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Front Page » Top Stories » Ante Set At 25 Billion To Set Up A South Florida Casino

Ante Set At 25 Billion To Set Up A South Florida Casino

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Written by on September 29, 2011

By Scott Blake
Under newly drafted legislation, you could be one of three mega-casino operators permitted in South Florida — as long as you have $2.5 billion to spend.

That’s the minimum investment that would be required for such a project under twin bills by state Sen. Ellyn Bogdanoff, a Fort Lauderdale Republican, and state Rep. Erik Fresen, a Miami Republican. The two lawmakers planned to submit their matching bills to the Legislature’s drafting office this week for the upcoming legislative session starting in January.

According to Rep. Fresen, the bills also would:

nCreate a state gaming commission modeled after those in Nevada and New Jersey.

nPermit up to three resort casino projects in Miami-Dade and Broward counties.

nEstablish state tax rates of 10% to 20% on gaming revenues at the casinos.

At least one project already proposed would meet the legislation’s $2.5 billion investment threshold — the Malaysian-based Genting Group’s plan for a $3 billion resort casino complex on the current site of the Miami Herald on Biscayne Bay in downtown Miami.

Several other large casino companies, including some in Las Vegas, also have expressed interest in big projects in South Florida.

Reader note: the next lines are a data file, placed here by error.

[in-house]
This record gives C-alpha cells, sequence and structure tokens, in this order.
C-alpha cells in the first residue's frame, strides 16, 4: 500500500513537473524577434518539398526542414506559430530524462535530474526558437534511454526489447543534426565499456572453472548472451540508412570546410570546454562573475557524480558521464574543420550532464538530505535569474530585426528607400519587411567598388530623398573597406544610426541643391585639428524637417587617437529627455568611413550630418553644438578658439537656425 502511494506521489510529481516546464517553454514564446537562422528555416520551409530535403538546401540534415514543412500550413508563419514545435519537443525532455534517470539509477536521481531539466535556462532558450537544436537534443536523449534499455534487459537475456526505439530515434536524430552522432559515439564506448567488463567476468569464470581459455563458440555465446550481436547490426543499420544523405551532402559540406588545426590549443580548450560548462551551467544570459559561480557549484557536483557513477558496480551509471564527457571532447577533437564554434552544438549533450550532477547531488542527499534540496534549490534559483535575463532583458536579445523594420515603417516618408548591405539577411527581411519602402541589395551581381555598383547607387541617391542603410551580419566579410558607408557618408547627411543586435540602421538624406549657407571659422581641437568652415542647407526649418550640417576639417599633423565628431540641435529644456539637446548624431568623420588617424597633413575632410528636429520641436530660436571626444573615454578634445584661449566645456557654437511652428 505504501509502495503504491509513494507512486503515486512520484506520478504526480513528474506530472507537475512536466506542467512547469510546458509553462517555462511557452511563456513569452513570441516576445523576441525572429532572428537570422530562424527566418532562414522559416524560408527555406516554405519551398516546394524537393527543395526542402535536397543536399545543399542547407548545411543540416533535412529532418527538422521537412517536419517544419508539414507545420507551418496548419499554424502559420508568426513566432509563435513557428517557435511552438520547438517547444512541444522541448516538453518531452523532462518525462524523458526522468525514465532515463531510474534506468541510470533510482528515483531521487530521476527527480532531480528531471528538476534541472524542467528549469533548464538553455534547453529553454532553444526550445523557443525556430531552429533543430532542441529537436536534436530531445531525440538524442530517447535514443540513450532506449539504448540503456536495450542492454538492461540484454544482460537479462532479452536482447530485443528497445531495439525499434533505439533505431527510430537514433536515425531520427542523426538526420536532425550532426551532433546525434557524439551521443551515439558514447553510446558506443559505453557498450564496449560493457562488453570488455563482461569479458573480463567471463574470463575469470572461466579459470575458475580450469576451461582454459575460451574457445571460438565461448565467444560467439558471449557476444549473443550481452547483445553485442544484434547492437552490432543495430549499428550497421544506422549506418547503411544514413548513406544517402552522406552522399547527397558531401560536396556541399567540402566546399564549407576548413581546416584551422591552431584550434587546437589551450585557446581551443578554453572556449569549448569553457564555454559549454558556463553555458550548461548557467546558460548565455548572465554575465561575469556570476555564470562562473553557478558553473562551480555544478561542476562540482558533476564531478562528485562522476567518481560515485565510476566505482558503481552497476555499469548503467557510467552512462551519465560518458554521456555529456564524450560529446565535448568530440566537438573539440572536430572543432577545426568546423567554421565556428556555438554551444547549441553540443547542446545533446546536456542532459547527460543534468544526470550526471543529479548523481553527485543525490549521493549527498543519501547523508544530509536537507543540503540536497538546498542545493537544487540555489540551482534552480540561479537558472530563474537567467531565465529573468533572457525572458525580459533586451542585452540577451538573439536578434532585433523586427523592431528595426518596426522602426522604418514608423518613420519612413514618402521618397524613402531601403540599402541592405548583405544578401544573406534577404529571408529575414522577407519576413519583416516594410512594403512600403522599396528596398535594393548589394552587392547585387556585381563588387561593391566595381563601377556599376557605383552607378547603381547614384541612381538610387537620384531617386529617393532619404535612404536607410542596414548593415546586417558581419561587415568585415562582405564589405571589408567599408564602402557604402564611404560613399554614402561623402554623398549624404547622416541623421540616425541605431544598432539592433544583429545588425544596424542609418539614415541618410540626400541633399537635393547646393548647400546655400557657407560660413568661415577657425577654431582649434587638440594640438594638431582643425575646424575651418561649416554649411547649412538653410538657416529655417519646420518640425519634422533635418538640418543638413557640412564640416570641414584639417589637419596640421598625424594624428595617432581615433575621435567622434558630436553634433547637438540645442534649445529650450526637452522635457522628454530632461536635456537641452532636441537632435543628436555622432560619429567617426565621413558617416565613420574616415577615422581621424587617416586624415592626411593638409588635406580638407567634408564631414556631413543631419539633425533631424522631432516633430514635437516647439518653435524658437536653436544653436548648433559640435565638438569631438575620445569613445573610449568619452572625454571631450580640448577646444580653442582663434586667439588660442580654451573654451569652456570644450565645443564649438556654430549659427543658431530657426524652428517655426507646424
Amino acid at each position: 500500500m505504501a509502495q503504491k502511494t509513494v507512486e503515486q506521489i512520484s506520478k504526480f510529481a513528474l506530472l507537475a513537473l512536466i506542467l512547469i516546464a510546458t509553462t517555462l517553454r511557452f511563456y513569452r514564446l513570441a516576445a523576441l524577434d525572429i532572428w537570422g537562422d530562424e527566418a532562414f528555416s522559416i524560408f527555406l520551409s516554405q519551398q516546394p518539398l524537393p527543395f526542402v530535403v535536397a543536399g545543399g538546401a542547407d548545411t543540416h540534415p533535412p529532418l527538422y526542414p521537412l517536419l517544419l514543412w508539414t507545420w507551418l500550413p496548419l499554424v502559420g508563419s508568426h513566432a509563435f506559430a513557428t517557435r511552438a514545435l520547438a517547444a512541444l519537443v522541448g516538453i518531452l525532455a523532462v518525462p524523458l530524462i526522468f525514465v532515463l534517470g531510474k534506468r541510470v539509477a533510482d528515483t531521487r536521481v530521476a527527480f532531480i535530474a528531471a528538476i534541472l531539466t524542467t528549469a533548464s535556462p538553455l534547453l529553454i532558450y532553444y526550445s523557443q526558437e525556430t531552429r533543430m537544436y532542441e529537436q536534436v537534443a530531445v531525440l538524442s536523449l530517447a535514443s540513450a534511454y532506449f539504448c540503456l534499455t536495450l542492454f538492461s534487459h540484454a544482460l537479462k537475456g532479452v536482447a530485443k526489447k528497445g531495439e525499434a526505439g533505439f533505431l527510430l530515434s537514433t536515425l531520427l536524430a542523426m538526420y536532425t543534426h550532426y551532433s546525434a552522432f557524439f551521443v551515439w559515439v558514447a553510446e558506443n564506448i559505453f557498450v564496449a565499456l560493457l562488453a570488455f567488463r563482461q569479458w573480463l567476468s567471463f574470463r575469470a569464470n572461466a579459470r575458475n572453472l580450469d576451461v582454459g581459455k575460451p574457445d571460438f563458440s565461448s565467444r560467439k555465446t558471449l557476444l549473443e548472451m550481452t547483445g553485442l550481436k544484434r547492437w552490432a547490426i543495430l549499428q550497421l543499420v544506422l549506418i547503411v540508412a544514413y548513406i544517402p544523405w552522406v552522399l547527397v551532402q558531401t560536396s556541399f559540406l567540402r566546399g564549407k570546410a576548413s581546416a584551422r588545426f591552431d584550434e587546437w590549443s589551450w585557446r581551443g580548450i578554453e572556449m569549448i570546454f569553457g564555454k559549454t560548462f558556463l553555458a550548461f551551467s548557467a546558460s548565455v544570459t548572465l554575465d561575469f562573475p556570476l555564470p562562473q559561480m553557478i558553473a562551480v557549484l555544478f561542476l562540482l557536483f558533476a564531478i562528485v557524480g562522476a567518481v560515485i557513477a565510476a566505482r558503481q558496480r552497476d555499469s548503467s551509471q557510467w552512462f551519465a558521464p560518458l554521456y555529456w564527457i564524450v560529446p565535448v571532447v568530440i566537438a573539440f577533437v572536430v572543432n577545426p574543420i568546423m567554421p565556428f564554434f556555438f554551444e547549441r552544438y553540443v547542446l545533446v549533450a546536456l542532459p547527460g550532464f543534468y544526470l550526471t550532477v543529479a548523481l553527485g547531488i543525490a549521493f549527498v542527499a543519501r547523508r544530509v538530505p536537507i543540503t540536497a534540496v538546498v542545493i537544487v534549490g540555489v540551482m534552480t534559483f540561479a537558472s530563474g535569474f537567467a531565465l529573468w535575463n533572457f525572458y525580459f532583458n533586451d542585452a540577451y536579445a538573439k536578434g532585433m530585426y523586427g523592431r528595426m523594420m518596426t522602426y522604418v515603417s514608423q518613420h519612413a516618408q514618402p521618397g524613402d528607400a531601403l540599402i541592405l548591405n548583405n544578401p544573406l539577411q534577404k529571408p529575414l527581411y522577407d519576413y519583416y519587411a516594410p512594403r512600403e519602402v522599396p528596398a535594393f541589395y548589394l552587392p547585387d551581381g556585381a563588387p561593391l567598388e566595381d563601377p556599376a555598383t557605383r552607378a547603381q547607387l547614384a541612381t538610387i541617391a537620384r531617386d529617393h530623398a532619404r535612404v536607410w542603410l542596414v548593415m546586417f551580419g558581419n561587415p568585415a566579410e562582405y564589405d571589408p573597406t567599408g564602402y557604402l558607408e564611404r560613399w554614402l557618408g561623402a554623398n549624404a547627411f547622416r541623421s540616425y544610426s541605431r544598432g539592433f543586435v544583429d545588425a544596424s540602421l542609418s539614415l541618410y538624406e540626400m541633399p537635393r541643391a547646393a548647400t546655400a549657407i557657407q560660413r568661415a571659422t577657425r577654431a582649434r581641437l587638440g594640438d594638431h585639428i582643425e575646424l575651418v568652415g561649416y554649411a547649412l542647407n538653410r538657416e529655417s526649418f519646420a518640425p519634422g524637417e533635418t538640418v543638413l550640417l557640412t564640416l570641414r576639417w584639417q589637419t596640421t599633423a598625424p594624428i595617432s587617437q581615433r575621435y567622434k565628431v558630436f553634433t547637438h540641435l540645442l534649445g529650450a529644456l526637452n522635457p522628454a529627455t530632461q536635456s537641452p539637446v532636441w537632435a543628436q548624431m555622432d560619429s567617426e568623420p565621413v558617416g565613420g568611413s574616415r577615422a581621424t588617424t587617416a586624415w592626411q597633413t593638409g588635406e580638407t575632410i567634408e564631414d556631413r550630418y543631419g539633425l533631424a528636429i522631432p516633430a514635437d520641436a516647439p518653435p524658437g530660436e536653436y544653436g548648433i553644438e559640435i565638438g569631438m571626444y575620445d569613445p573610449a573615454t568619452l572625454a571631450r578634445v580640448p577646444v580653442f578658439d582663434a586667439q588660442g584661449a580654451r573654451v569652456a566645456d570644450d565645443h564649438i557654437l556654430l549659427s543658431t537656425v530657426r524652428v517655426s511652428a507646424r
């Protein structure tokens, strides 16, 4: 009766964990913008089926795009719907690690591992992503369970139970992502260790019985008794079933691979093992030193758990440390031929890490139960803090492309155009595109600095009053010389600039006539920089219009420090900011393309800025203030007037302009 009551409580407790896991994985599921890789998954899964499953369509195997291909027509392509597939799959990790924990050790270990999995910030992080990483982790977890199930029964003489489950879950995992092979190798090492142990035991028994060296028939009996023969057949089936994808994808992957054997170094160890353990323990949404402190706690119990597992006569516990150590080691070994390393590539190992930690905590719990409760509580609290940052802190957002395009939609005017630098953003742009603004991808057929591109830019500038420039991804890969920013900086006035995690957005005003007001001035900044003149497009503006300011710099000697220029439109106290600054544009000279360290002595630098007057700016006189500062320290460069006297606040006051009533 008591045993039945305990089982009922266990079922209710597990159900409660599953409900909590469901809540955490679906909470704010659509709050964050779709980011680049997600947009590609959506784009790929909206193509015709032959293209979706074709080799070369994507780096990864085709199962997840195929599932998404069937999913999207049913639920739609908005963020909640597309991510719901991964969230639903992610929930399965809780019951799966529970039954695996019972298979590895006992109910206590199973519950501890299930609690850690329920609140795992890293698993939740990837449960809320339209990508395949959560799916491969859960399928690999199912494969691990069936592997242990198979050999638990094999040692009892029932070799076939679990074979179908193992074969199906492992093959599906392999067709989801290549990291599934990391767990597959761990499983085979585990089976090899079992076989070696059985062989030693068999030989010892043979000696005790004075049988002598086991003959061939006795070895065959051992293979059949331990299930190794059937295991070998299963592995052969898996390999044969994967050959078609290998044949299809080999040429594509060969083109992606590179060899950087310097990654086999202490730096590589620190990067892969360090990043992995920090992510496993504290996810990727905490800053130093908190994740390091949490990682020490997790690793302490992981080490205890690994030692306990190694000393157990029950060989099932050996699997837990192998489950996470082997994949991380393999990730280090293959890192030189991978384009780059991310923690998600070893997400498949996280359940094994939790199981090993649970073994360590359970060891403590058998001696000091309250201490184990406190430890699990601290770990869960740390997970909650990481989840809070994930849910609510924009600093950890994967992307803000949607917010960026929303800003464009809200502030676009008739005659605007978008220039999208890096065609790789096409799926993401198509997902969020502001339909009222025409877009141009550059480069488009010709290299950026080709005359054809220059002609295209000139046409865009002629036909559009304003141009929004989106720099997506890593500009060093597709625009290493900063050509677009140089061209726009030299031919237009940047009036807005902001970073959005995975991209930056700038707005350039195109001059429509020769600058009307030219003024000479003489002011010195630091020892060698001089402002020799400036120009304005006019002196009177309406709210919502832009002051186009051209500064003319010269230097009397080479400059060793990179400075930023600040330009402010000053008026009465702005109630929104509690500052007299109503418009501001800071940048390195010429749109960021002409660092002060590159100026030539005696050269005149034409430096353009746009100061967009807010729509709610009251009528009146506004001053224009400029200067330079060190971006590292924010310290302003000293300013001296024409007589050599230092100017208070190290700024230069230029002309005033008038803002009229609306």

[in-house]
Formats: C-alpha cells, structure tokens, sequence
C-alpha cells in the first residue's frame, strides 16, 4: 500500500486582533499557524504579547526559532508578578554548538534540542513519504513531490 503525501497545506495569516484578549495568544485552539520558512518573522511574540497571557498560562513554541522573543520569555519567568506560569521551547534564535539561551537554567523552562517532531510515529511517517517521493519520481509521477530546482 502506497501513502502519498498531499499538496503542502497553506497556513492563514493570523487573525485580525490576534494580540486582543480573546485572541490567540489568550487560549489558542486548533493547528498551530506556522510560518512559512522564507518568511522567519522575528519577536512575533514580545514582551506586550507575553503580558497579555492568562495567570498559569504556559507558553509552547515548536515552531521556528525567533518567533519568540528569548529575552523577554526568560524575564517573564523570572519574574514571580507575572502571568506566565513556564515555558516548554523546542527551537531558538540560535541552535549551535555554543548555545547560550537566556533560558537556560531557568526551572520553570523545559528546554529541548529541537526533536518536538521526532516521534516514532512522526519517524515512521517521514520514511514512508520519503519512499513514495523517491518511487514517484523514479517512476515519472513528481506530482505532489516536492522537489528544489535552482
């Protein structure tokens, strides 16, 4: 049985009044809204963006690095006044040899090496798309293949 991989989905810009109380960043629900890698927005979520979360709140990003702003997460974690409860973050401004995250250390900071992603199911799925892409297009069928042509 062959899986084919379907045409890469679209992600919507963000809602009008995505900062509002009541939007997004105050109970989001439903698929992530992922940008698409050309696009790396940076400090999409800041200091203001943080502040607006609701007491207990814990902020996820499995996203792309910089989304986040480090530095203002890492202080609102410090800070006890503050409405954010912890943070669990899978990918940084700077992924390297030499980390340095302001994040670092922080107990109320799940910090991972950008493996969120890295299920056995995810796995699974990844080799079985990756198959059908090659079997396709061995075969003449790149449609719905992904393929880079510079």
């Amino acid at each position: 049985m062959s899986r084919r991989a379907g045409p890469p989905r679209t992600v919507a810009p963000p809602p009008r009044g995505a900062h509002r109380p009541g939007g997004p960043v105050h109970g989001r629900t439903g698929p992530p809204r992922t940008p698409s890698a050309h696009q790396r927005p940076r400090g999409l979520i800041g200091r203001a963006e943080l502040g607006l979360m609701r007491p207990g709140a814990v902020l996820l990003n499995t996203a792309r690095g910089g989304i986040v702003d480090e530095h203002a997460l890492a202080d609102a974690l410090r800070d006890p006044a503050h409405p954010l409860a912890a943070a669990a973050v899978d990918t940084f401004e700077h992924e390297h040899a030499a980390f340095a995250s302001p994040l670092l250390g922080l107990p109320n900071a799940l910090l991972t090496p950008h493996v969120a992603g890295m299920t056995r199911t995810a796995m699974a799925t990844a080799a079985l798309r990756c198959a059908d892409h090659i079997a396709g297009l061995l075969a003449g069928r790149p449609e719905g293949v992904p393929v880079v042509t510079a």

Sen. Bogdanoff and Rep. Fresen said they had such plans in mind when crafting the proposed legislation.

A key point in the debate could be whether so-called "resort casinos" need a public vote for approval. Sen. Bogdanoff and Rep. Fresen maintain they do not because of previous referendums that allowed South Florida horse tracks, dog tracks and jai-alai frontons to add slot machines in limited-use casinos.

"It is our opinion that the voters have already spoken on this issue," Rep. Fresen told Miami Today. "We have legal opinions that back us up. I’m fairly confident that we don’t need a referendum."

However, Rep. Fresen said, if a public vote is deemed necessary for either legal or political reasons during the legislative process, he would not stand in the way.

In such a case, Rep. Fresen said, he thinks a casino referendum should be held during a general election rather having a special election for it, so the vote could not be questioned for its "transparency" or "legitimacy."

State Sen. Dennis Jones, a Seminole Republican who as chairman of the Senate’s Regulated Industries Committee is the Senate’s point man on gaming, said Gov. Rick Scott’s staff told him the governor would not approve any legislation for expanded gambling unless a public vote was part of the proposal.

The governor’s office refused to comment on the issue.

"I cannot confirm that," said Lane Wright, a spokesman for Gov. Scott.

Despite the growth of gaming in Florida, state law continues to prohibit gambling, said Bob Jarvis, a professor of gambling law at Nova Southeastern University in Fort Lauderdale.

However, Mr. Jarvis said, limited forms of gaming have been permitted through referendums that approved state constitutional amendments while keeping the state’s anti-gambling statutes in place.To read the entire issue of Miami Today online, subscribe to e -Miami Today, an exact digital replica of the printed edition.

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